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An intimate and light-hearted memoir by viral sensation and three-time Emmy-nominated musical comedian Randy Rainbow that takes readers through his life—the highs, the lows, the lipstick, the pink glasses, and the show tunes.
Randy Rainbow, the man who conquered the Internet with a stylish pair of pink glasses, an inexhaustible knowledge of Broadway musicals, and the most gimlet-eyed view of American politics this side of Mark Twain finally tells all in Playing with Myself, a memoir sure to cause more than a few readers to begin singing one of his greatest hits like “A Spoonful of Clorox” or “Cover Your Freakin’ Face.”
As Randy has said, “There’s so much fake news out there about me. I can’t wait to set the record straight and finally give people a peek behind the green screen.” And set the record straight he does. Playing with Myself is a first-hand account of the journey that led Randy Rainbow from his childhood as the over-imaginative, often misunderstood little boy who carried a purse in the second grade to his first job on Broadway as the host at Hooters and on to the creation of his trademark comedy character. In chapters titled “Pajama Bottoms” (a look back at the days when he wore pajama bottoms on his head to pretend he was Dorothy in The Wizard of Oz), “Yes, It’s My Real Name, Shut Up!” (no explanation necessary...) and “Pink Glasses” (a rose-colored homage to his favorite accessory), Playing with Myself is a memoir that answers the question “Can an introverted musical theatre nerd with a MacBook and a dream save the world, one show tune at a time?”
In this rollicking debut, comedian Rainbow recounts his coming out but "more like in the eighteenth-century aristocratic debutante presenting herself to society' " kind of way. Growing up in the 1980s in Commack, N.Y., Rainbow adored musical theater, and, by his teenage years, worshipped a new god: Barbra Streisand. Packing his narrative with well-timed zingers, Rainbow recalls chasing his Broadway dreams in Manhattan, juggling a variety of part-time jobs (including as a host at Hooters), and steadily making his way into the performing world. Combining his love of theater and comedy, Rainbow eventually created his blog, The Randy Rainbow Bloggity Blahg-Blahg, where he sharpened his flamboyant comic pieces, playing a "hopefully lovable, part gossip girl... part vapid social media star" version of himself who wound up in such unlikely (fictional) circumstances as dating "homophobic" actor Mel Gibson. As he recounts, his videos garnered him thousands of acolytes, among them Carol Burnett, Rosie O'Donnell, and his idol Streisand each of whom he writes of with gushing admiration. Though Rainbow's campy on-screen comedy doesn't always translate well to the page, his gift for striking a well-honed phrase ("I was in the prime of my twinkdom and was not about to let these gorgeous gams of mine go to waste") will have readers cackling. Fans are sure to be heartened and tickled by this entertaining account.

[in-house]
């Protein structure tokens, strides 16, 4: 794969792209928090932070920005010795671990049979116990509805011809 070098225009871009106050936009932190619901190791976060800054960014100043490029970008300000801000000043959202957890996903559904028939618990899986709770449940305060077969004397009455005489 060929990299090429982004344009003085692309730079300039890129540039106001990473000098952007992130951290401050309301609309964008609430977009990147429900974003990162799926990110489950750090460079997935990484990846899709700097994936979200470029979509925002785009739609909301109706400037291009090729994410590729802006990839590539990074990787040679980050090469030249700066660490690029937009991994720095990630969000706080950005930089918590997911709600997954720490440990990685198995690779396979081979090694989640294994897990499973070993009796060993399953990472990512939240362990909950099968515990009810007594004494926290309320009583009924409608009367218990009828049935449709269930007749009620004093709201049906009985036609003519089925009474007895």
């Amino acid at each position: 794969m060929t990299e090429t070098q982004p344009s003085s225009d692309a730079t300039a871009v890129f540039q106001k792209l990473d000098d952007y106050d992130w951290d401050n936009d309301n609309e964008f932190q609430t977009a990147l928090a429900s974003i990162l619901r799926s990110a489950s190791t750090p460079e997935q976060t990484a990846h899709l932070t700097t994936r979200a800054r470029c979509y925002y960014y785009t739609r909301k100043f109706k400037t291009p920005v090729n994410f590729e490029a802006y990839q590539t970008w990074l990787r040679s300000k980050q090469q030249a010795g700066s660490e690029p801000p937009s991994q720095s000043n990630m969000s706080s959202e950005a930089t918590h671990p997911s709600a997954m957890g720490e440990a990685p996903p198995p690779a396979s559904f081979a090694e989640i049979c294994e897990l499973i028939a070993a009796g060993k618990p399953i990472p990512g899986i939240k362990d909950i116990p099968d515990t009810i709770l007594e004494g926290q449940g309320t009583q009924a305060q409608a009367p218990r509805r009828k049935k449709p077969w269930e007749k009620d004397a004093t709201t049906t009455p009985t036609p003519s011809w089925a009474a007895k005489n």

Well written, breezy, and often revealing. Not a profound read, but an enjoyable one.
Randy is an honest man
Great self effacing bio. Humorous and human.